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Resource to help kids in domestic abuse danger

New project looks to enable frontline practitioners achieve best outcomes for children

CAMPAIGNER against domestic abuse Luke Harte has described a new resource launched in County Clare as a crucial step towards giving all children the best chance in life.
The information resource for frontline practitioners ‘Listen, Hear, Act’ is aimed at providing enhanced awareness and understanding of children living with domestic abuse was launched on UN International Day of the Child in county Clare.
The resource provides insight on how children don’t just witness domestic violence as passive bystanders, but see it, hear it and feel it.
An in-depth project, it has been undertaken jointly by The Clare Local Area Network Opposing Violence Against Women (CLAN) and has been funded by the Department of Children, Equality, Disability, Integration and Youth.
The project also provides information on how to identify the signs of domestic abuse in children, as well as a roadmap on how to access suitable services to help these children.
Last year (2020), as many as 5,948 incidents of child abuse related to domestic abuse was disclosed to Women’s Aid.
In County Clare, as many as 111 children and young people presented to Clare Haven Services with their mother during the first seven months of this year.
In more than 40% of cases, children who live with domestic abuse are also frequently directly abused, physically or sexually.
Living with domestic abuse impacts on how these children and you people engage with the world around them, how they learn and develop, how they relate to others, and ultimately how they navigate through their lives.  
Speaking at the online launch of Listen, Hear, Act, Minister for Children, Equality, Disability, Integration and Youth, Roderic O’Gorman said the new resource will help those on the frontline recognise and support these children.
“I am privileged to launch this very important resource for children and young people experiencing domestic abuse.
“This resource pack will enable practitioners working with children and young people to support them in these situations to achieve the best possible outcomes,” he said.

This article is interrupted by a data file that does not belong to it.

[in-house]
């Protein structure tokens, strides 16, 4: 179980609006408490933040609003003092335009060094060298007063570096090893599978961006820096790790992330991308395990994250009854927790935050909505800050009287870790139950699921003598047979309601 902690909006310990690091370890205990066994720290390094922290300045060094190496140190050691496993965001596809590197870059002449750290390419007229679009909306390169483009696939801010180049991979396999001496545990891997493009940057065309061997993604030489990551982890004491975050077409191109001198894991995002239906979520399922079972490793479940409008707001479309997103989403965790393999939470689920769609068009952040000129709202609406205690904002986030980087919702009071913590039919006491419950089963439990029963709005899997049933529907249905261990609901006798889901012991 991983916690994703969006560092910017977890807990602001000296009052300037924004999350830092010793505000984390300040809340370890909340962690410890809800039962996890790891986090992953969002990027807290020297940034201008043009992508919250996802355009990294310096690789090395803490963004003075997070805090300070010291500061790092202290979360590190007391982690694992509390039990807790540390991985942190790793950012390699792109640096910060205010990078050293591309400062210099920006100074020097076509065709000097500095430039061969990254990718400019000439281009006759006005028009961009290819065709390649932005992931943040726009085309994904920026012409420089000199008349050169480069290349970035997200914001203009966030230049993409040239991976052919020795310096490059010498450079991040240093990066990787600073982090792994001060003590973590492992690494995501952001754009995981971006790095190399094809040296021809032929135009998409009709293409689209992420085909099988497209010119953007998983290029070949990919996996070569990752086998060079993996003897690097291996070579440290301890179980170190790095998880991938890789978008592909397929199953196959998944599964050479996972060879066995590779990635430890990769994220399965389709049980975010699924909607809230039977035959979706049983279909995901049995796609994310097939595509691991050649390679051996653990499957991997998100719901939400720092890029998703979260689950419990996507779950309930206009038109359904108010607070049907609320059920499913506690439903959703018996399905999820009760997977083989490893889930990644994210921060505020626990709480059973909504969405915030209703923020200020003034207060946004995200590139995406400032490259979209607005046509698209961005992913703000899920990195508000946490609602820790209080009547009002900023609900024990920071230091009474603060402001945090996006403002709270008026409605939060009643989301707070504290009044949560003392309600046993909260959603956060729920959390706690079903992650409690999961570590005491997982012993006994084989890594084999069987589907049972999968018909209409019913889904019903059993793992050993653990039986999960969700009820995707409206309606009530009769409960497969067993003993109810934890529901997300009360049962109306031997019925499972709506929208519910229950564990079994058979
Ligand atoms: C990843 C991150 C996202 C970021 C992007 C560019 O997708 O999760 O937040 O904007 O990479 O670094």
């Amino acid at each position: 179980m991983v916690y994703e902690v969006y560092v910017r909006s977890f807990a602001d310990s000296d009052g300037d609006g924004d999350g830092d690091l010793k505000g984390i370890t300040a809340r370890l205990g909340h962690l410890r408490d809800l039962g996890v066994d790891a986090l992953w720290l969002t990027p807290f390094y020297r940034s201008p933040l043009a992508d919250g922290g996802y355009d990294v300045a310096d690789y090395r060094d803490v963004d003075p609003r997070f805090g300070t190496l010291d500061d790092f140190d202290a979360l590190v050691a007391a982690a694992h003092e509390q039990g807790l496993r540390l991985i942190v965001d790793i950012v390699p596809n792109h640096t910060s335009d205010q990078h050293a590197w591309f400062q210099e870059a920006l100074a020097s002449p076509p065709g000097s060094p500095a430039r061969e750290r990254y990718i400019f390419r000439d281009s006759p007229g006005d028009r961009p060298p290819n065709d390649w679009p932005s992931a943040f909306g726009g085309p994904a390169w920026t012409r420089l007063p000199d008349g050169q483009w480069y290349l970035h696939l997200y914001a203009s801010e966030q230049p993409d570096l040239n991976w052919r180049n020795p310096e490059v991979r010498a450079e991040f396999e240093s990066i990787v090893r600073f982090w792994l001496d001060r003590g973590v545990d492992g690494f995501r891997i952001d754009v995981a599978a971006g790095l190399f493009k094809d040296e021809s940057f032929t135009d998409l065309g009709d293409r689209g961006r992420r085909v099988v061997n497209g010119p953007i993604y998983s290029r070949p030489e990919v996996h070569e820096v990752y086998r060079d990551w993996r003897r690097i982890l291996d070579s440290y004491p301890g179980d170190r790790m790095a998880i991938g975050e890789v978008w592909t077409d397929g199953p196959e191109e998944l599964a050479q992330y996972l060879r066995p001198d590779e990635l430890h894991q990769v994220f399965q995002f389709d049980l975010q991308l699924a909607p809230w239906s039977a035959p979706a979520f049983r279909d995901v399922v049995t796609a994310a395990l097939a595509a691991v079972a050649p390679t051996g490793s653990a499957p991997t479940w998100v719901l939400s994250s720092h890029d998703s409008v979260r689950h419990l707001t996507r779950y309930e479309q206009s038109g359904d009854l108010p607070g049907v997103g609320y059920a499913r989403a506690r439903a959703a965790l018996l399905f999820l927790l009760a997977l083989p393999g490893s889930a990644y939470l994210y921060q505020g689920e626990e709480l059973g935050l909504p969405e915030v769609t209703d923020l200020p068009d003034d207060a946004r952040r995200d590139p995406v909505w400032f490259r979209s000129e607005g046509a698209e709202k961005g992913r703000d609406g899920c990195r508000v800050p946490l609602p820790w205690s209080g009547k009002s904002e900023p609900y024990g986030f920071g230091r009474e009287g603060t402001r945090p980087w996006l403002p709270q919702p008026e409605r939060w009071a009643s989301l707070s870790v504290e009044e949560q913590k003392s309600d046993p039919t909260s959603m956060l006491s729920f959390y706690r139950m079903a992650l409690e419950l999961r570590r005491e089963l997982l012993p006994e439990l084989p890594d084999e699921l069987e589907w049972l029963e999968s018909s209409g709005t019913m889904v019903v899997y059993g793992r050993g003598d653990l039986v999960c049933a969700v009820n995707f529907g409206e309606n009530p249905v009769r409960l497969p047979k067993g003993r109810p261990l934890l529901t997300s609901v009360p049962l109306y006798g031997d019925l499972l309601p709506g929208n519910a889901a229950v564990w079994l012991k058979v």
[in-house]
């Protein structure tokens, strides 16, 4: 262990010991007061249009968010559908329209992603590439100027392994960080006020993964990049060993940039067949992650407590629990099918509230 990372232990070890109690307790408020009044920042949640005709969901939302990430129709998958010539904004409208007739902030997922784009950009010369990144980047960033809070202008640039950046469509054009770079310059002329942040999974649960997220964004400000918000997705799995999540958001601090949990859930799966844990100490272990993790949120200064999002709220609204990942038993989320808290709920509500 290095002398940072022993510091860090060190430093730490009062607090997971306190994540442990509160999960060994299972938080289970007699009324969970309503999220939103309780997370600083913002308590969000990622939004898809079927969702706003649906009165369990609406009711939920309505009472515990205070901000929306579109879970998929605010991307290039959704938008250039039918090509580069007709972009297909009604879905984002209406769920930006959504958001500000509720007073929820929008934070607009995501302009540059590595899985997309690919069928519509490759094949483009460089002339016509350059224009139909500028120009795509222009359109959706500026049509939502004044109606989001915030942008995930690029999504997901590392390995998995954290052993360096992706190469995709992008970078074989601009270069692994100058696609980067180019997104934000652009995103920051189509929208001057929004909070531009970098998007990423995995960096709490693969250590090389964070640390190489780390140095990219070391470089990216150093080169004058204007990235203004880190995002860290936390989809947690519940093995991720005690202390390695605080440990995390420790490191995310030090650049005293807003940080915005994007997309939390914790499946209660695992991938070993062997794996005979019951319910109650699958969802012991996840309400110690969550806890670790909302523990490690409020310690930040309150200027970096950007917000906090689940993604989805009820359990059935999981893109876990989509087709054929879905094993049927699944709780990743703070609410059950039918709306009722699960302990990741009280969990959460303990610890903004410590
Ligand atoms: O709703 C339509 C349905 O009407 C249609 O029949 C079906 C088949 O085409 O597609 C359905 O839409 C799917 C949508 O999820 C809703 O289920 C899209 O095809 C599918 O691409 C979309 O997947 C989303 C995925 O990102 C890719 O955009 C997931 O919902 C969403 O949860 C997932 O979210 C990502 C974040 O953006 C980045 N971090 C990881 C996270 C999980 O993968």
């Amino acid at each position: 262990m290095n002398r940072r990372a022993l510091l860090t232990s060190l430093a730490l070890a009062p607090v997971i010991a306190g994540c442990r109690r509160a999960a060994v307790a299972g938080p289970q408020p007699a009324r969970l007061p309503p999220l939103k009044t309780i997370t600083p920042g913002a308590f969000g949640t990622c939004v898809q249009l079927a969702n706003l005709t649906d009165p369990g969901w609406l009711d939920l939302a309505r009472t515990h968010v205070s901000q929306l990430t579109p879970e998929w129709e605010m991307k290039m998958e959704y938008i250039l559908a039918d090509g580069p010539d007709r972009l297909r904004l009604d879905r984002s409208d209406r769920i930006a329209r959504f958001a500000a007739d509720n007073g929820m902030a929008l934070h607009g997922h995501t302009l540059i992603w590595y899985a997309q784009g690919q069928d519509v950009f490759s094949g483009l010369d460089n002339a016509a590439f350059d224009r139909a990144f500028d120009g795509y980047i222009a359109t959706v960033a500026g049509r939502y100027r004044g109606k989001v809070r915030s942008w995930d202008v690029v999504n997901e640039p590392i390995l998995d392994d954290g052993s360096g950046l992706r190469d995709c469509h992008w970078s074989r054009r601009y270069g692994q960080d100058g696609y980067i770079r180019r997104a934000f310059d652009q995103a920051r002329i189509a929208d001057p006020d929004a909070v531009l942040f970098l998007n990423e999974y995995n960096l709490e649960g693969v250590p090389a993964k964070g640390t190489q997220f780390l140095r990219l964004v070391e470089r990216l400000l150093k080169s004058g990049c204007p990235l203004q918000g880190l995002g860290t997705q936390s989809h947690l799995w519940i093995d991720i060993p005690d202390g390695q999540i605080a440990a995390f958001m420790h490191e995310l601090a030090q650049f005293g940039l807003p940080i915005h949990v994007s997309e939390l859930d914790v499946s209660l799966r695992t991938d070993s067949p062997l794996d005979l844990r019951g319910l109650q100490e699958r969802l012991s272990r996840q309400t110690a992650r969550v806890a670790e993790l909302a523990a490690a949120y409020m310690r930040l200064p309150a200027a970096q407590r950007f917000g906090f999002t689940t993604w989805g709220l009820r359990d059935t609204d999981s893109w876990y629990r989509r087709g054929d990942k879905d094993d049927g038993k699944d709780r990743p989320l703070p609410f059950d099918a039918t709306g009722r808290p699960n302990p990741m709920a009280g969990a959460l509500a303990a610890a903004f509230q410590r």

Special guest Mr Harte, who lived through childhood abuse and co-founded the charity CoCoAwareness following the death of his mother and sister, travelled to Ennis to support the launch.
He said, “Our society is beginning to recognise that children suffer broad developmental challenges from living with domestic abuse, regardless of whether any ‘incidents’ were ‘witnessed’.
“Additionally, it is increasingly recognised that the costs to our society and to these children is vastly greater than any interventions to stop domestic abuse might be.
“We all lose by not providing children with a developmental environment in which they can flourish and become healthy, productive, and actualised adults,” he added
Chairperson of CLAN and Domestic Violence Liaison Sergeant, Ennis Station, Sgt Catriona Holohan said, “It is hoped that through this resource pack, practitioners will not only develop an enhanced knowledge and understanding of domestic abuse but see it through the eyes of a child or young person.
“It looks at how to respond to and support that child or young person and where to go for further support when required.
“The purpose of this document, therefore, is to act as a roadmap in assisting people working with children, young people and their families and to signpost them to appropriate support services and resources available in Co. Clare.”
Clare PPFS Senior Child and Family Support Network Coordinator Aisling Mulhall explained, “Due to the complex nature of Domestic Abuse, no single agency or institution can successfully tackle such abuse on its own and isolated policies are not sufficient in responding to such a complex and multi-faceted challenge.
“Good practice examples show that results are enhanced when law enforcement authorities, the judiciary, victim support services, child protection agencies, non-governmental organisations and other relevant partners join forces to develop child-centred and co-ordinated responses to combating the trauma of experiencing Domestic Abuse in childhood.”
Congratulating CLAN on the production of this wonderful collaborative resource, Bernard Gloster, Tusla chief executive said, “A multi-agency approach, providing clear and accessible information is central to supporting victims and people at risk of domestic violence.
“It is so important that we as professional services and organisations, whether we’re working in the statutory or non-governmental sector, that we ensure our practice and approach is informed by the lived experience of young people who have been affected by domestic abuse.”

Listen, Hear, Act is available at www.clarehaven.ie. This is CLAN’s second publication. On December 14, 2020 first County Clare Domestic Abuse Resource Pack was launched at Ennis Courthouse.

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